Oh Look a Purple Squirrel! Break Outside of the Box and Beyond Traditional Sourcing Review

“Your vibe attracts your tribe!” – Kathryn Minshew

An amazing keynote presentation delivered by Kathryn Minshew at SourceCon, founder of The Muse “Oh Look a Purple Squirrel!  Break Outside of the Box and Beyond Traditional Sourcing.” I have the pleasure of sharing today with you Minshew’s insights and key takeaways from her presentation. The main focus is how employers can use brand awareness to think outside of the traditional means of sourcing.

Minshew starts off with a brilliant example of how Marriott uses branding. One winter morning in January, early bird employees showed up at Bethesda Marriott. They began hearing thumps coming from their front entrance. When they went to see what was making those loud thumps, a very large deer was trying to get through the revolving door. Marriott took this and turned into an employee branding message by putting together a couple of clips of the security team helping to get the deer out of the doorway and their branded message was “there is an easier way to get your foot in the door at Marriott,” said Minshew.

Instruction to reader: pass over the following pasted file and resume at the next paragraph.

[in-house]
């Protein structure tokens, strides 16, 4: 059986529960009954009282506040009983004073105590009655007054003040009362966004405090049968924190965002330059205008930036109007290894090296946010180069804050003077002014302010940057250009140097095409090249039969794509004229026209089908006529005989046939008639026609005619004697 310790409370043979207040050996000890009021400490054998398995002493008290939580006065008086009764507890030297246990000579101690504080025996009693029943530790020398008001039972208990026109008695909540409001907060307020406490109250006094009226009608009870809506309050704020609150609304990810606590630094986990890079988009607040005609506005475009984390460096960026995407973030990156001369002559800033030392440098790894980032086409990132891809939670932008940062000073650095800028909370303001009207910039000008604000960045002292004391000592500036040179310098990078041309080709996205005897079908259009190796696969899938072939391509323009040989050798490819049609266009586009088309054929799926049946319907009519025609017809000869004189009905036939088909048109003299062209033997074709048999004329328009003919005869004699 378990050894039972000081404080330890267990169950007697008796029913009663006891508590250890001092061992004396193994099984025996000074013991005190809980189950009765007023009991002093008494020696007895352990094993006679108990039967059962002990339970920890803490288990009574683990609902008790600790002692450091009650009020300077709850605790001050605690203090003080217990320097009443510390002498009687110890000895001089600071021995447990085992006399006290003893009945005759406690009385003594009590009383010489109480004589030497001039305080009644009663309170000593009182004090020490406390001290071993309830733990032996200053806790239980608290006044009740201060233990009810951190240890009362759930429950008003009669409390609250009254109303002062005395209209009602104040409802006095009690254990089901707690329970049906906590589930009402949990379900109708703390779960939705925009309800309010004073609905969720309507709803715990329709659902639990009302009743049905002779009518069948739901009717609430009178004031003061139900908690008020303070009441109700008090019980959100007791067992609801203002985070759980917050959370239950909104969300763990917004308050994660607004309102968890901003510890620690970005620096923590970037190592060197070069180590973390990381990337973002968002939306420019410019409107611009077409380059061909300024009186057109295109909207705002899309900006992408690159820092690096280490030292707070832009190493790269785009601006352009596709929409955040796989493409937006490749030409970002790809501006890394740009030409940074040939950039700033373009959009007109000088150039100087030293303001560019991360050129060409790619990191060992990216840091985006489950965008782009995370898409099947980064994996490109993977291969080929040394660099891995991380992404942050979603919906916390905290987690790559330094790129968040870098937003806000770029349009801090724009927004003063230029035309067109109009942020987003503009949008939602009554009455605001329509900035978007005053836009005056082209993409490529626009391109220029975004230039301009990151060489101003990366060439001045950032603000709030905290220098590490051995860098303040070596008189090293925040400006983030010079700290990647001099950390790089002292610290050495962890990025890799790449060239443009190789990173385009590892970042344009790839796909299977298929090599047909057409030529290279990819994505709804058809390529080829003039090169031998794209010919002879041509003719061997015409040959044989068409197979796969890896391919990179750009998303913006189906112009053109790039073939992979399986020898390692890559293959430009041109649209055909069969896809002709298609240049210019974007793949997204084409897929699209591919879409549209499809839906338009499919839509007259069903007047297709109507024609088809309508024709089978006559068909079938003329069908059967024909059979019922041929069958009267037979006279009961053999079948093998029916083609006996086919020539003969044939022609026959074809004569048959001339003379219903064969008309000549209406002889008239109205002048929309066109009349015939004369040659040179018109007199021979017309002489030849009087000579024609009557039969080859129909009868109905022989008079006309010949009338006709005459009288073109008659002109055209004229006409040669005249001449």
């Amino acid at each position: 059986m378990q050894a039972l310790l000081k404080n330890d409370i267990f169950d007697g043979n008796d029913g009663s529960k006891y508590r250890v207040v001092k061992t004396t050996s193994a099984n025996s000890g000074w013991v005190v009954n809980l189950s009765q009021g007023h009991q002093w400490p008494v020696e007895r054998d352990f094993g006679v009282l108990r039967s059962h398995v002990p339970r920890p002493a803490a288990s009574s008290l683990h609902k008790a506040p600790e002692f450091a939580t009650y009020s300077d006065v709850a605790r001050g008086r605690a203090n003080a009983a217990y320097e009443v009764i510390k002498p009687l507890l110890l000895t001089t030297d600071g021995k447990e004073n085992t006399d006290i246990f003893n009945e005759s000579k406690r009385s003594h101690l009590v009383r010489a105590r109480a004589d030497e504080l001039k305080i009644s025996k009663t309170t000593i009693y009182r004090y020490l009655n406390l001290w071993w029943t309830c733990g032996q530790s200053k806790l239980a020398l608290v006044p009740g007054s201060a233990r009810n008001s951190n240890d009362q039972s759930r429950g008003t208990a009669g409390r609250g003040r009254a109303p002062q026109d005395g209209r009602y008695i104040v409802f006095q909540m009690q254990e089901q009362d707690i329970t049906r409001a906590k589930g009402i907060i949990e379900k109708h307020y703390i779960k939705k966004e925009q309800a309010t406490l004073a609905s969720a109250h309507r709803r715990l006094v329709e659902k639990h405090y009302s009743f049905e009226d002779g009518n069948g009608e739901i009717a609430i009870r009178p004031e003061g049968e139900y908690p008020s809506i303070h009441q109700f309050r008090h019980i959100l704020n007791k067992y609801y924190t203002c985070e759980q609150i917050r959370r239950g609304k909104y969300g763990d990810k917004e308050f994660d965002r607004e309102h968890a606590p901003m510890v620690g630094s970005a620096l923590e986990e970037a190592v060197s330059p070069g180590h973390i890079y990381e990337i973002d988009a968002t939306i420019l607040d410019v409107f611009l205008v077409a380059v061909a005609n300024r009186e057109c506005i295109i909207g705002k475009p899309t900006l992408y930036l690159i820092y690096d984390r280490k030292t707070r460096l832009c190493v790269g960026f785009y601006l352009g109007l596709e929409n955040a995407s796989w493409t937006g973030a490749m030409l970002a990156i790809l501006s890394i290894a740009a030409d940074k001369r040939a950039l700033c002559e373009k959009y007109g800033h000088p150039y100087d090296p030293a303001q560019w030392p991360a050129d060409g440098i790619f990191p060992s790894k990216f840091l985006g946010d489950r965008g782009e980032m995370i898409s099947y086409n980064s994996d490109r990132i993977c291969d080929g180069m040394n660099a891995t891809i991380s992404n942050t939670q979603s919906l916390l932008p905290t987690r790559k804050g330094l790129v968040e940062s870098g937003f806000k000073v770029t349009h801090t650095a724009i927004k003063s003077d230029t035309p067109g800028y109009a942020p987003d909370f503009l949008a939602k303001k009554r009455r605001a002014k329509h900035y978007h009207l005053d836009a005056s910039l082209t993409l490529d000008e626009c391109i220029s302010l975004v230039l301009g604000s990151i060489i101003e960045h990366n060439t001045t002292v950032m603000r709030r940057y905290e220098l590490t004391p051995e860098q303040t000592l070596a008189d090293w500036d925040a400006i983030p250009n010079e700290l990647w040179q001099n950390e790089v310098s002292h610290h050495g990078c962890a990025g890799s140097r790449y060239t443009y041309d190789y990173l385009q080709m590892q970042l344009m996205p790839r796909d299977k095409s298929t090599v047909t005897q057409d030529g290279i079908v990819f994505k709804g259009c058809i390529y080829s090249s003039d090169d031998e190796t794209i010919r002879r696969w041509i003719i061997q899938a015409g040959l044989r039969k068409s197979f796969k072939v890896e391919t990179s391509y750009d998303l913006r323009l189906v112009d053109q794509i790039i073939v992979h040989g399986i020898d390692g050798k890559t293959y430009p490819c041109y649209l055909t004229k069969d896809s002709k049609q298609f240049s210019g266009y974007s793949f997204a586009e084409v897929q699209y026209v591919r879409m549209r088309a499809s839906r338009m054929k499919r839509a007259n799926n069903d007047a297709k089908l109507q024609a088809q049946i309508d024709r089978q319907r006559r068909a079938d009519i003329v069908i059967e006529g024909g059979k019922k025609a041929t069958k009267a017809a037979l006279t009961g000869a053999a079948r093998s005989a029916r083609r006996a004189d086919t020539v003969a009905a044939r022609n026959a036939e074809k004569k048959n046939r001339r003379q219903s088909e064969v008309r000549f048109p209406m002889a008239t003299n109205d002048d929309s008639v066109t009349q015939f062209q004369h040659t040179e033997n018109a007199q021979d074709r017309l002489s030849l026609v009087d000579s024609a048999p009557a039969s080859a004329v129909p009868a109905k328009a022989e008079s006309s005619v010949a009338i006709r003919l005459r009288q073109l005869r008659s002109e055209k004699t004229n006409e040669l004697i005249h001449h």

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Key Takeaway Point One.  Minshew shared examples and lessons that she has learned over the last five years regarding employer branding. The employer brand is a promise to a customer about what to expect from the company. What are current employees buying into and how can they relate to the company in which they work. It is important to understand what a branding message does for an employer, as well as what it does not do for the employer. There are three basic components to a branding message, Minshew explains. 1) Sets you apart from the crowd. 2) Humanizing company. 3) Gets the right candidates to care.

Key Takeaway Point Two. The next key topic discusses how an employer can strengthen their brand. It begins with creating a story that resonates with your employees. How do you know what your employees are saying? Minshew points out a good example of how an employee’s perception can be skewed. Minshew discusses her experience of when she actually was interviewing for a senior position before she started The Muse. Very early in the sourcing process, they listened to what was looking for and then they told her that is exactly what the job was.  Finally, when she got through the interviews and made it to the CEO and employees within the group, she heard a very different job described than what she had expected based on her early conversations.  At that point, she withdrew from consideration. Strengthening employee brand by way of employees involves choosing star employees and speaks to them about what attracts them, why they joined the company, and where they can improve.